Earlier this week, entrepreneur Eric Nakagawa shared pictures of his recent Dogecoin bounty: Pizza and beer "bought" with 10,000 Dogcecoin. Nakagawa says he used the service @tipdoge, which lets users initiate a transaction via Twitter to give the Hawaii-based JJ Dolan's Pizza the equivalent of roughly $16 at current exchange rates.
Nakagawa isn't the first person to find a way to turn Dogecoin into cheese-topped sustenance. Last month, a redditor showed off a Dominos pizza he had "bought" with 5,000 Dogecoin, but explained in the comments that he had convinced the delivery person to pay for the pizza out of his own wallet in exchange for the cryptocurrency. The JJ Dolan's story is closer to directly purchasing through a vendor, but doesn't represent a scalable way for a retail outlet to deal in Dogecoin.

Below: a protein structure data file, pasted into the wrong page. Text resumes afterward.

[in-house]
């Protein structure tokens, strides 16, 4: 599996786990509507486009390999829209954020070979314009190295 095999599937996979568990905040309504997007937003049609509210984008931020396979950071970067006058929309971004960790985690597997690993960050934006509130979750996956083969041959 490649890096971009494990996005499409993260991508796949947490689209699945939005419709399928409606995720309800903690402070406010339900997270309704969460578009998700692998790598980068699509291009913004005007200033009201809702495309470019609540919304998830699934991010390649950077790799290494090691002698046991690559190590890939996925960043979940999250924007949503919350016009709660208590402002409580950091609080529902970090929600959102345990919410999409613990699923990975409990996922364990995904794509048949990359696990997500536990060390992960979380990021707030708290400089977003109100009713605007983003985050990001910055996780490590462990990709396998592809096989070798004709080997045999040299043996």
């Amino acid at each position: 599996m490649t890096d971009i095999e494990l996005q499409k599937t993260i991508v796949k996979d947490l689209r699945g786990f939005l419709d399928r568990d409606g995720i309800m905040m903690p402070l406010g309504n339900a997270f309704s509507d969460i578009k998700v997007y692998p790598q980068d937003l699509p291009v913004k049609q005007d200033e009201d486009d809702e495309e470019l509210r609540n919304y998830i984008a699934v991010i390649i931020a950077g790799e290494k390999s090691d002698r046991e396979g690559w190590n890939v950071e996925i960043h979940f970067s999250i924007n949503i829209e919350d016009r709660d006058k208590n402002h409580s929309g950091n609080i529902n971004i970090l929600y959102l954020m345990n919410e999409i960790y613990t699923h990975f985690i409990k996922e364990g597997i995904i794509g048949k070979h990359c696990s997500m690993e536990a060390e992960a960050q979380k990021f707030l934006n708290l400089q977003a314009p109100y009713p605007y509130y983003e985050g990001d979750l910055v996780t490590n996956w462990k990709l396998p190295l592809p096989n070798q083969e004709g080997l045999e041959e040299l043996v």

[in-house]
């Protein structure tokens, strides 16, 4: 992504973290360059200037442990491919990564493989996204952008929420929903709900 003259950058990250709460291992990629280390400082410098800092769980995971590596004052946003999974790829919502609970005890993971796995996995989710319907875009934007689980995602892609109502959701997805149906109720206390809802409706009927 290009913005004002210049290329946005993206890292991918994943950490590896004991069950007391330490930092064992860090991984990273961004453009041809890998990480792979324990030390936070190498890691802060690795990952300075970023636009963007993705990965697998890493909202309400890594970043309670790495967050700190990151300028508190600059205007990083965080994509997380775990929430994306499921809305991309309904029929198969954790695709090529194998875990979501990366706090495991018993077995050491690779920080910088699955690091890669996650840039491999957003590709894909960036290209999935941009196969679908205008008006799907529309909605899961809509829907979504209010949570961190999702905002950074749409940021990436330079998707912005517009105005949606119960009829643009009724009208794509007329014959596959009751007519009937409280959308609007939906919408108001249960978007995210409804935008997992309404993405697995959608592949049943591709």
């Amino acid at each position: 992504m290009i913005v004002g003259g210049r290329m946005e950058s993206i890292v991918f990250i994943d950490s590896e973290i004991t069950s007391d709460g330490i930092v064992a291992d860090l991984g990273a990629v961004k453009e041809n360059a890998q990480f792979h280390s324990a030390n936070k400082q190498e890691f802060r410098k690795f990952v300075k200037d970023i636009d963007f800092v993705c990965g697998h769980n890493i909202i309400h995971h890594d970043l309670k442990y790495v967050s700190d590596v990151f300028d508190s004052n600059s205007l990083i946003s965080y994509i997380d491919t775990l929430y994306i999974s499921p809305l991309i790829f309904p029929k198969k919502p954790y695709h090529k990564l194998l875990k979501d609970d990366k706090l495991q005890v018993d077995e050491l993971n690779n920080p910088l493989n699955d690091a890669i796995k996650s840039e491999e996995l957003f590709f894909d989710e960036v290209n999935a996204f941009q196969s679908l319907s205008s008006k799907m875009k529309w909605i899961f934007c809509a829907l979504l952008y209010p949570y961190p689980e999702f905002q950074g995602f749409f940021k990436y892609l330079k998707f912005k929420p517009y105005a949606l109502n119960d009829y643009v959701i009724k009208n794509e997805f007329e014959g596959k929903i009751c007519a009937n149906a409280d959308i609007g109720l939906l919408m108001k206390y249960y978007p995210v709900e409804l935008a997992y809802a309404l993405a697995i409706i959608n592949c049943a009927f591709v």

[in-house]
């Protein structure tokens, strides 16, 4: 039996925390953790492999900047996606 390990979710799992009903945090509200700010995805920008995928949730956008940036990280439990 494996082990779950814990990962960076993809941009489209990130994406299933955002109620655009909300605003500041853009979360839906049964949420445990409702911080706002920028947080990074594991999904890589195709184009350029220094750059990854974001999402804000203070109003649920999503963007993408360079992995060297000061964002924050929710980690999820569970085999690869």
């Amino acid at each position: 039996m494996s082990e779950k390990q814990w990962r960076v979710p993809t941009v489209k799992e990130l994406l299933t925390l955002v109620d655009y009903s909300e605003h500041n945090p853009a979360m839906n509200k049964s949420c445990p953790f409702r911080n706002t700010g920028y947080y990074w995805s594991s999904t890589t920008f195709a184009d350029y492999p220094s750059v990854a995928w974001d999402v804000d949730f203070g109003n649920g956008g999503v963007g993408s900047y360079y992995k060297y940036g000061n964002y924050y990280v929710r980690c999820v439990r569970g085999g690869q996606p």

However, these sorts of third-party transactions still may signify a trend toward more general acceptance of the cryptocurrency. And pizza is a traditional starting point: The first real-world bitcoin transaction in 2010 is widely reported to have been when a Florida programmer sent an individual in the U.K. 10,000 bitcoins to spend about $25 ordering the programmer Papa John's online.
Bitcoin has grown by leaps and bounds since then and there are now a fair number of places that accept it, from car dealerships to online florists. But as Forbes' Kashmir Hill discovered last year, it's still hard if not impossible for most to live on Bitcoin alone.